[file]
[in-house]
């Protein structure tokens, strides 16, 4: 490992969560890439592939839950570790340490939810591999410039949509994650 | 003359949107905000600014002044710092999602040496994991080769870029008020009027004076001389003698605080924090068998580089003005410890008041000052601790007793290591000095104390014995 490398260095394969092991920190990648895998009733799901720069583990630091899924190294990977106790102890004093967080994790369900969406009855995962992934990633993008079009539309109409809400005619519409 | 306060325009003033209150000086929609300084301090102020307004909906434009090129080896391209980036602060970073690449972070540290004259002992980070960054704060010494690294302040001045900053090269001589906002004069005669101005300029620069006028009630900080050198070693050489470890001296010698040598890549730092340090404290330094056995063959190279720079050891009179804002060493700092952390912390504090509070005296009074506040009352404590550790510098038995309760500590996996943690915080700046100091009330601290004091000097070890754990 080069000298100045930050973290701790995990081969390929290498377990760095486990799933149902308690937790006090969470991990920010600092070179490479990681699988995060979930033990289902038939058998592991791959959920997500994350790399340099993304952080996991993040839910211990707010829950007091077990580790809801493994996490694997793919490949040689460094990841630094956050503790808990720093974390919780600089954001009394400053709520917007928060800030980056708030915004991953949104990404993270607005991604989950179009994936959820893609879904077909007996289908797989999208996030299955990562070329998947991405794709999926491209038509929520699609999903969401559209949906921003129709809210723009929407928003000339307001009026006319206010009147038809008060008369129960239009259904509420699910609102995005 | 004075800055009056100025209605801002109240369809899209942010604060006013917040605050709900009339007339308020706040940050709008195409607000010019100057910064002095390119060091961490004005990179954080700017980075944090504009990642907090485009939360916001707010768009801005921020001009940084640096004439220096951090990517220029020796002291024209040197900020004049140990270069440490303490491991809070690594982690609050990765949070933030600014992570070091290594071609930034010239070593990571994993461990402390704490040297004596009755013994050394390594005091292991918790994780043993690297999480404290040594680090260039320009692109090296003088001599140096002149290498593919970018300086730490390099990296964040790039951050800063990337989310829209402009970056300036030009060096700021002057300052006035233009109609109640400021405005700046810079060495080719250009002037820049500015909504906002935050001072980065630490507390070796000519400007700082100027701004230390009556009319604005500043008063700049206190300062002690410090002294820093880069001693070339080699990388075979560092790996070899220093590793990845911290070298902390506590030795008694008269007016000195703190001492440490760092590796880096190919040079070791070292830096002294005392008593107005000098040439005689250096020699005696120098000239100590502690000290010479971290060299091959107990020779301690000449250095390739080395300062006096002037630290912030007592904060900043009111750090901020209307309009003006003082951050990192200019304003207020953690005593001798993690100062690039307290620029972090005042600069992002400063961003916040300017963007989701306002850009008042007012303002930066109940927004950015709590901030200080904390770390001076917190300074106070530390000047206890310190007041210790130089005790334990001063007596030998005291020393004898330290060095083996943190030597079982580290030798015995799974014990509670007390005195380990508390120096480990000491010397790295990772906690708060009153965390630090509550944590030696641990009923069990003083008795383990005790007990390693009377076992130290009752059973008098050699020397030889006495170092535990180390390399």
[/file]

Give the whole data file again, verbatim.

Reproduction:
[in-house]
């Protein structure tokens, strides 16, 4: 490992969560890439592939839950570790340490939810591999410039949509994650 | 003359949107905000600014002044710092999602040496994991080769870029008020009027004076001389003698605080924090068998580089003005410890008041000052601790007793290591000095104390014995 490398260095394969092991920190990648895998009733799901720069583990630091899924190294990977106790102890004093967080994790369900969406009855995962992934990633993008079009539309109409809400005619519409 | 306060325009003033209150000086929609300084301090102020307004909906434009090129080896391209980036602060970073690449972070540290004259002992980070960054704060010494690294302040001045900053090269001589906002004069005669101005300029620069006028009630900080050198070693050489470890001296010698040598890549730092340090404290330094056995063959190279720079050891009179804002060493700092952390912390504090509070005296009074506040009352404590550790510098038995309760500590996996943690915080700046100091009330601290004091000097070890754990 080069000298100045930050973290701790995990081969390929290498377990760095486990799933149902308690937790006090969470991990920010600092070179490479990681699988995060979930033990289902038939058998592991791959959920997500994350790399340099993304952080996991993040839910211990707010829950007091077990580790809801493994996490694997793919490949040689460094990841630094956050503790808990720093974390919780600089954001009394400053709520917007928060800030980056708030915004991953949104990404993270607005991604989950179009994936959820893609879904077909007996289908797989999208996030299955990562070329998947991405794709999926491209038509929520699609999903969401559209949906921003129709809210723009929407928003000339307001009026006319206010009147038809008060008369129960239009259904509420699910609102995005 | 004075800055009056100025209605801002109240369809899209942010604060006013917040605050709900009339007339308020706040940050709008195409607000010019100057910064002095390119060091961490004005990179954080700017980075944090504009990642907090485009939360916001707010768009801005921020001009940084640096004439220096951090990517220029020796002291024209040197900020004049140990270069440490303490491991809070690594982690609050990765949070933030600014992570070091290594071609930034010239070593990571994993461990402390704490040297004596009755013994050394390594005091292991918790994780043993690297999480404290040594680090260039320009692109090296003088001599140096002149290498593919970018300086730490390099990296964040790039951050800063990337989310829209402009970056300036030009060096700021002057300052006035233009109609109640400021405005700046810079060495080719250009002037820049500015909504906002935050001072980065630490507390070796000519400007700082100027701004230390009556009319604005500043008063700049206190300062002690410090002294820093880069001693070339080699990388075979560092790996070899220093590793990845911290070298902390506590030795008694008269007016000195703190001492440490760092590796880096190919040079070791070292830096002294005392008593107005000098040439005689250096020699005696120098000239100590502690000290010479971290060299091959107990020779301690000449250095390739080395300062006096002037630290912030007592904060900043009111750090901020209307309009003006003082951050990192200019304003207020953690005593001798993690100062690039307290620029972090005042600069992002400063961003916040300017963007989701306002850009008042007012303002930066109940927004950015709590901030200080904390770390001076917190300074106070530390000047206890310190007041210790130089005790334990001063007596030998005291020393004898330290060095083996943190030597079982580290030798015995799974014990509670007390005195380990508390120096480990000491010397790295990772906690708060009153965390630090509550944590030696641990009923069990003083008795383990005790007990390693009377076992130290009752059973008098050699020397030889006495170092535990180390390399």